I’m a lingerie designer, and I’ve spent the last year and a half working with some of the largest lingerie retailers for big cups in Europe. I still struggle to find bras that are comfortable for my squishy frame and fussy brain. Wires that poke and dig, or flimsy laces that don’t support, bands that cut or dig, as well as shoulder straps that are too short, or even fold in half and bunch up, are just some of my fit issues.
I’m not certain that I’d have a breast reduction at this stage in my life. I know I’m not at my healthy body weight. There was a period in my life where I had nearly reached my goal weight, and I was able to fit into a 32F in a brand that had a smaller fit. I can only imagine how someone may feel if they were happy with the rest of their body and their weight if their breasts were causing them a lot of physical, mental or emotional grief. I would also encourage anyone considering surgery to try to find the best fitting bra that they can, and attempt to reach their goal weight, if they are drastically far from it. Surgery isn’t the only choice, but for some it’s necessary for their body or mind, and shouldn’t be criticised by others.
The article also criticises the sizing of the young woman, before and after her surgery. They go as far to suggest that she wasn’t wearing a properly fitted bra. We all know that brands fit differently - and we all know that not everyone, including surgeons, are up to speed on bra fit education. It is frustrating, because as a bra fitter, I have seen the disappointment so many times on women’s faces when they realise that their after-surgery size is still a large cup.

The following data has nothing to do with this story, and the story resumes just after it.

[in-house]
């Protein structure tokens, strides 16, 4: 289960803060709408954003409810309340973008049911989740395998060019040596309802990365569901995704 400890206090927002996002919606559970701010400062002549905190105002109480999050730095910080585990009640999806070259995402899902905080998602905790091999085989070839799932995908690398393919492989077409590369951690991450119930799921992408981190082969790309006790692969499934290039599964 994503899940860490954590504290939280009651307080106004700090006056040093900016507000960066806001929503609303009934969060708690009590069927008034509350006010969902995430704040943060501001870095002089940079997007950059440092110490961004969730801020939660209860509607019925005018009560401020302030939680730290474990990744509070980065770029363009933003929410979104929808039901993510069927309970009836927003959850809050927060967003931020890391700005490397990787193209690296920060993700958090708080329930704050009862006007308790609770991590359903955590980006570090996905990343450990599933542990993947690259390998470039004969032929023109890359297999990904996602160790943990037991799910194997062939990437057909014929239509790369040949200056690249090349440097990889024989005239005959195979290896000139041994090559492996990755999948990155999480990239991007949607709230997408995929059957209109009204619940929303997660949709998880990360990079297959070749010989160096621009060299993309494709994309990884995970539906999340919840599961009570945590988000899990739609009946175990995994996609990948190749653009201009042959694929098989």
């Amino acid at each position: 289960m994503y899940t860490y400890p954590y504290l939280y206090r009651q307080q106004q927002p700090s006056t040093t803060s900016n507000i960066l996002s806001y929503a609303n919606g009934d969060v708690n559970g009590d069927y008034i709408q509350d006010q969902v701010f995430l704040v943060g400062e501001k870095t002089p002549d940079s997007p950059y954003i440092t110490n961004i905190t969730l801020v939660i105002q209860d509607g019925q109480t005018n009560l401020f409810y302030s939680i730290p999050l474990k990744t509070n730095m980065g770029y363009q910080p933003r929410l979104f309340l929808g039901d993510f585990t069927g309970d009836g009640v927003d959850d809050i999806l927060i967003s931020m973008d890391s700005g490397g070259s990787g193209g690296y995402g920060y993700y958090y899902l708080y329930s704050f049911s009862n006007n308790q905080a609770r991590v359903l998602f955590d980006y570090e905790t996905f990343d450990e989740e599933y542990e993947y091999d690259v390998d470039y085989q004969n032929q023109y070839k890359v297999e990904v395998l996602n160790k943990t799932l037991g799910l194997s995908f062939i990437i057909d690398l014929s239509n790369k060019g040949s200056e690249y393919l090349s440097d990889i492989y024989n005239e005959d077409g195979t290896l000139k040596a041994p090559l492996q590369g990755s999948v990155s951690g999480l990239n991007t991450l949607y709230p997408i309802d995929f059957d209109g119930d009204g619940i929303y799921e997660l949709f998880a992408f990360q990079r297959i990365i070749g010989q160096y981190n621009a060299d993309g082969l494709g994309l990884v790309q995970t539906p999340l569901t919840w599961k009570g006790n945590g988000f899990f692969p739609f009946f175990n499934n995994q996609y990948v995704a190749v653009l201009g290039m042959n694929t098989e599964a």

It’s been in my experience, a great number of times, that women post-surgery are usually not too far off from their pre-surgery size. A great deal of breast tissue can be removed, but I have found that the width of the breast root, has stayed relatively similar for a large number of these women, instead the depth of the breast has been reduced. If I had infinite resources, this would actually be a strong lead for my next round of studies, like pursuing my Masters degree.
I’ve had women in tears where they were a 36H prior to surgery, and still require a 36FF post-surgery, when their doctor had told them they’d now be a C cup. It’s disheartening because these women have very much tied their bra size to something emotional, and a surgeon, has led them astray. The opposite can also be true. Many women with smaller busts having enhancement surgery, believing they’re a 36A or B, and then get fitted post-surgery in 30G, where the style options are radically different from what they were expecting.
But with that said, I can't think of a single woman that told me she had regretted her decision. Of course, post-surgery, these women will still struggle with finding well-fitting bras, but many have been released from they physical, emotional and mental issues surrounding their breasts.
In general, so much more needs to be done to educate women about bra fitting. There also needs to be increased access to more sizes in retail stores around the world (I’m looking at you North America) and they have to be available at all price points.
I believe so passionately in that last statement, that it’s my life’s mission. That is the goal I am working towards, and I hope to be able to make a difference in the lives of women, so that they too can experience a good fitting bra. I really do believe a good fitting bra can change your life, I feel that I’m living proof!
Share - have you had a breast surgery, or ever considered it?
Educating women on the benefits of proper fitting bras is important to Kim. Designing lingerie that complements the fuller figure, and is comfortable, on-trend and beautifully constructed is her mission.
We are in charge of our bodies, and we make the decisions that are right for us, with no judgement. Kimtimates supports those who make their own choices about their own bodies. #yourbodyyourchoice #mybodymychoice